Haitian Political Prisoner, Ronald Dauphin, Should be Hospitalized Says Physician

Ronald Dauphin has been imprisoned without trial for over five years. On May 2, after weeks of negotiation with prison authorities, a physician was allowed to examine Dauphin inside Haiti’s National Penitentiary. The physician concluded that Dauphin should be immediately hospitalized.

Dauphin suffers from strong headaches, digestive disorders and frequent loss of consciousness. He was illegally seized by armed paramilitaries on March 1, 2004 – the day after the democratically elected government of Jean Bertrand Aristide was overthrown in a coup. Dauphin is a political activist and a member of Aristide’s Fanmi Lavalas (FL) party. He was not formally accused of any crime until 18 months after his illegal arrest and detention. Along with several other FL members – most notably former Prime Minister Yvon Neptune – Dauphin was accused of participation in the "La Scierie Massacre".

FL opponents claimed that FL officials and supporters killed over 50 people in the city of St. Marc during February of 2004 – weeks before the coup. The Haitian human rights group RNDDH was especially vocal and aggressive in its accusations against FL members – and received funding from the Canadian government for the prosecution of the supposed perpetrators of the "massacre". However, UN investigators – despite UN hostility to FL and support for the coup installed government – have not backed the accusations made by RNDDH. The UN concluded that what happened at St. Marc was that armed groups (supporters and opponents of the Aristide government) clashed and that there were casualties on both sides. Thierry Fagart, head of the UN Human Rights Commission in Haiti, rebuked RNDDH for never substantiating its allegations by even providing a list of the names of the victims.

On May 4, the Marin Interfaith Task Force on the Americas (MITF) asked Joe Tilghman, with the US State Department Office for Caribbean Affairs, to ask his colleagues in Haiti to express concern to the Haitian government about Dauphin’s health and violations of his rights. Remarkably, Tilghman replied to MITF telling them that their concerns about Ronald Dauphin had been forwarded to RNDDH by the US embassy in Haiti.

Dauphin is the last detainee held in connection with the "La Scierie Massacre". One of his codefendants, Wantales Lormejuste, died of tuberculosis in prison in April of 2007. As if to mock his death, a Haitian Appeal Court decision granted his pretrial release posthumously. No one has been convicted or even tried for the events that took place in St. Marc. However, Haitian prison conditions have already imposed lethal punishment.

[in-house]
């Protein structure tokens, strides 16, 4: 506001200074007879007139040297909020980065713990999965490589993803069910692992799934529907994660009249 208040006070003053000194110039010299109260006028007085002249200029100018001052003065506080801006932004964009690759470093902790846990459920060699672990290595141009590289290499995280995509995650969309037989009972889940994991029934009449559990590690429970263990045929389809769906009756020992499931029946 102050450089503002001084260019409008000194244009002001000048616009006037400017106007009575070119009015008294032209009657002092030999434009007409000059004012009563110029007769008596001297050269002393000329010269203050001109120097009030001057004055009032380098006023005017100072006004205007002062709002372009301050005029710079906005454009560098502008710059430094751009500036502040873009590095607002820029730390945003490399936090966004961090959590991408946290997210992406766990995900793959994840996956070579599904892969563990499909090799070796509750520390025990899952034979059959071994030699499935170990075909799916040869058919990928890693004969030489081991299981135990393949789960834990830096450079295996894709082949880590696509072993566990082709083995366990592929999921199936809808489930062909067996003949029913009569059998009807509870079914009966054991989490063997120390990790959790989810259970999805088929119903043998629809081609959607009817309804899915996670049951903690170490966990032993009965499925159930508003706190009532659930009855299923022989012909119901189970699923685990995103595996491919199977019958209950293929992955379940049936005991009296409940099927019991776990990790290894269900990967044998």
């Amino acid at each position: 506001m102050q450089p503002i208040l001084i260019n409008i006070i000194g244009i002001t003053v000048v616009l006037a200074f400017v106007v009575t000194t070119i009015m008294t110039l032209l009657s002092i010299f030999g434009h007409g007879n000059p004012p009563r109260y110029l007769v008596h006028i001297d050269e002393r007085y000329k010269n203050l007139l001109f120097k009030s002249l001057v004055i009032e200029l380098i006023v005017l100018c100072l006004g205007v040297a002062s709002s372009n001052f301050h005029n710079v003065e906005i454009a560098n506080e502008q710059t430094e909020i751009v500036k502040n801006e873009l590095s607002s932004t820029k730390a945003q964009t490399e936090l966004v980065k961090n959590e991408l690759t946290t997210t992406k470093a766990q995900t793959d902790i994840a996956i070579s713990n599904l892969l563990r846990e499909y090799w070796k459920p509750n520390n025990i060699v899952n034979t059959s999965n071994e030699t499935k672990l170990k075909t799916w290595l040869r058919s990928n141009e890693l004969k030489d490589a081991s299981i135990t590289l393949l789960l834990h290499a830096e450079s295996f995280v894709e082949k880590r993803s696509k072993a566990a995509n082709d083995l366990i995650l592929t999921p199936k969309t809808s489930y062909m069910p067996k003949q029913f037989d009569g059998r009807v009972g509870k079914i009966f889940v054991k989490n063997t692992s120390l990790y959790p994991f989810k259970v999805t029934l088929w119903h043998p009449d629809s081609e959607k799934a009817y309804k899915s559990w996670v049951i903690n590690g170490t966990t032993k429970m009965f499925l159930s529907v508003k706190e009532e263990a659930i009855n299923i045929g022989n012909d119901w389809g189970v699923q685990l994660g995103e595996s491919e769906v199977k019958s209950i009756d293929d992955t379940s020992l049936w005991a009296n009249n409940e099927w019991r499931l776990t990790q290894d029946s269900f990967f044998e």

Diseases thrive in Haiti’s National Penitentiary because inmates do not have adequate access to potable water, food, health care, shelter, or exercise. Cells are so overcrowded that many prisoners must take turns to sleep on the floor.

Father Gerard Jean-Juste, a former political prisoner, is now battling cancer in a hospital in Florida. Friends and relatives suspect that he was poisoned while in prison and that he is still suffering the consequences of his imprisonment. The coup installed regime of Gerard Latortue allowed Jean-Juste a provisional release for medical treatment in January of 2006 only after it came under tremendous international pressure to do so. All charges against Jean-Juste were not dropped until June of 2008.

In June of 2008, the Inter American Court of Human Rights (IACHR) ordered the Haitian government to immediately improve prison conditions. That ruling also ordered the Haitian government to pay $95,000 in damages to Yvon Neptune for numerous violations of his legal rights. The Haitian government has disregarded the ruling.

The Haitian judiciary was stacked with vehemently anti FL judges by the Latortue government and they remained on the job after democracy was formally restored in February of 2006. That would explain the ongoing strategy of foot dragging in cases involving FL members – often in violation of the law – while the defendants deteriorate in prison. In contrast, shortly after the coup, death squad leader Jodel Chamblain was acquitted in a widely ridiculed overnight trial. Similarly, Guy Philippe, who led the paramilitaries who illegally seized Ronald Dauphin, remains free despite an indictment by a Miami Grand-Jury in November of 2005 for cocaine trafficking.

The physician who examined Ronald Dauphin was not permitted access to the infirmary by prison authorities, nor was Dauphin allowed any privacy during the examination.

Neither Amnesty International nor Human Rights Watch has ever commented publicly on Ronald Dauphin’s case. Neither organization responded to requests for a comment.

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